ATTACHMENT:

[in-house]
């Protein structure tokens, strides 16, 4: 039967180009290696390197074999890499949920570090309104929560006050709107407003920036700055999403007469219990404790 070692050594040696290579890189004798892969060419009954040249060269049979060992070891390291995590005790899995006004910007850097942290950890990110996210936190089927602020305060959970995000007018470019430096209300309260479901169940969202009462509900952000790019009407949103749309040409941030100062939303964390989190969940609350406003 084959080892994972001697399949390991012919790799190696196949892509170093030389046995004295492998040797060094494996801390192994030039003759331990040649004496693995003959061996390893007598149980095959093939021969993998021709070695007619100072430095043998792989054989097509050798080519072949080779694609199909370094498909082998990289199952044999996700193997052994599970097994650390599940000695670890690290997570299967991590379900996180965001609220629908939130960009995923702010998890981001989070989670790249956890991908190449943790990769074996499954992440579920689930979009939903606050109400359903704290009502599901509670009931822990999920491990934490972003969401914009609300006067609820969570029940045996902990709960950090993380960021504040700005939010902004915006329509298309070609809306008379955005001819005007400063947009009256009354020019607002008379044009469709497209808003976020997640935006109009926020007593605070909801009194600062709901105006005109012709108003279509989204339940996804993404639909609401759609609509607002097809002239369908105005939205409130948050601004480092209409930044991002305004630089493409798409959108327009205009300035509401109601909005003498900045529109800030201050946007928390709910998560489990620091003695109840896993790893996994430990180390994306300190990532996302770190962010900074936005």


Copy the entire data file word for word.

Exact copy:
[in-house]
């Protein structure tokens, strides 16, 4: 039967180009290696390197074999890499949920570090309104929560006050709107407003920036700055999403007469219990404790 070692050594040696290579890189004798892969060419009954040249060269049979060992070891390291995590005790899995006004910007850097942290950890990110996210936190089927602020305060959970995000007018470019430096209300309260479901169940969202009462509900952000790019009407949103749309040409941030100062939303964390989190969940609350406003 084959080892994972001697399949390991012919790799190696196949892509170093030389046995004295492998040797060094494996801390192994030039003759331990040649004496693995003959061996390893007598149980095959093939021969993998021709070695007619100072430095043998792989054989097509050798080519072949080779694609199909370094498909082998990289199952044999996700193997052994599970097994650390599940000695670890690290997570299967991590379900996180965001609220629908939130960009995923702010998890981001989070989670790249956890991908190449943790990769074996499954992440579920689930979009939903606050109400359903704290009502599901509670009931822990999920491990934490972003969401914009609300006067609820969570029940045996902990709960950090993380960021504040700005939010902004915006329509298309070609809306008379955005001819005007400063947009009256009354020019607002008379044009469709497209808003976020997640935006109009926020007593605070909801009194600062709901105006005109012709108003279509989204339940996804993404639909609401759609609509607002097809002239369908105005939205409130948050601004480092209409930044991002305004630089493409798409959108327009205009300035509401109601909005003498900045529109800030201050946007928390709910998560489990620091003695109840896993790893996994430990180390994306300190990532996302770190962010900074936005």